• Double upstream isolation valves. These two valve provide safe isolation of the steam during any maintenance. A small bleed valve mounted at 90 degrees is sometimes installed in the pipework between the two valves. The pipe from this being routed to a safe place. The function of this valve is to check the standard of isolation of the first valve.
  • Strainer with its perforated screen is used to make sure that any unwanted debris is removed from the steam before it reaches the pressure reducing valve itself.
  • Upstream pressure gauge set is used so that the pressure being supplied to pressure reducing set can be measured.
  • Pressure reducing valve itself, this will reduce the pressure of the steam supplied to what is required by the plant or process downstream. The valve should be sized and applied in accordance with the manufactures criteria. The valve should be able to control the downstream pressure to the accuracy that is required by the process or plant downstream. Manufacturers will normally have sizing charts, or electronic sizing programs to help select the correct valve.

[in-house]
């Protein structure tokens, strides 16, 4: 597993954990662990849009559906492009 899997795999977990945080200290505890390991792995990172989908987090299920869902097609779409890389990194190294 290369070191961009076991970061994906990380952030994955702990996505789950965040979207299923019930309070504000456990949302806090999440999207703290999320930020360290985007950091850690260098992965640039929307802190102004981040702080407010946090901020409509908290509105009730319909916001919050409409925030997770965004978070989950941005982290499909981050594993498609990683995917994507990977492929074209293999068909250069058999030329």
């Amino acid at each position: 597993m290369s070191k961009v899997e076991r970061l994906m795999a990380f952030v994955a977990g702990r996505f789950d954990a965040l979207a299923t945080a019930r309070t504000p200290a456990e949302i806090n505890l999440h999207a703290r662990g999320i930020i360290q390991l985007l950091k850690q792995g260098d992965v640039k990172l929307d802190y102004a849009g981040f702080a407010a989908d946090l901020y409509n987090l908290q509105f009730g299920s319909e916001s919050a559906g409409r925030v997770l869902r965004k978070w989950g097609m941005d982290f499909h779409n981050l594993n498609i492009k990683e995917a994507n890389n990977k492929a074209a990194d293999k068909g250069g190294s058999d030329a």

• Downstream pressure gauge set is used so that the pressure being maintained by the pressure reducing set can be measured. This is vital for commissioning purposes when the pressure reducing valve is set up.
  • Safety valve is present in the event of the pressure reducing valve failing. Plant and pipework downstream of the pressure reducing valve station will probably have a lower pressure rating than the steam pressure upstream. Therefore the safety valve ensures that if the pressure reducing valve fails open the downstream pressure does not rise above any downstream pressure ratings. Thought also has to be given to making sure that the safety valve will re-seat properly after any opening. Safety valve sizing is a subject on its own and we hope to cover in a later article. The exhaust from the safety valve should be piped to a safe place.
  • Downstream isolation valve, is there so that the pressure reducing valve can be commissioned on a dead end condition. This involves closing the downstream isolation valve and adjusting the pressure reducing valve till it controls to the desired set point. This ensures that under different flow conditions the pressure reducing valve controls the downstream pressure to the set point required (within the design parameters of the pressure reducing valve). The downstream isolation valve will also be closed when maintenance is performed on the pressure reducing valve.

The pipework after the pressure reducing valve station should normally be larger than the pipework upstream. As the steam pressure is reduced, to ensure that the flow of steam is not restricted the volume needs to be increased, hence the increase in pipework diameter.

In conclusion when thinking of reducing stream pressure, think of the reducing station as a whole not just a valve on its own.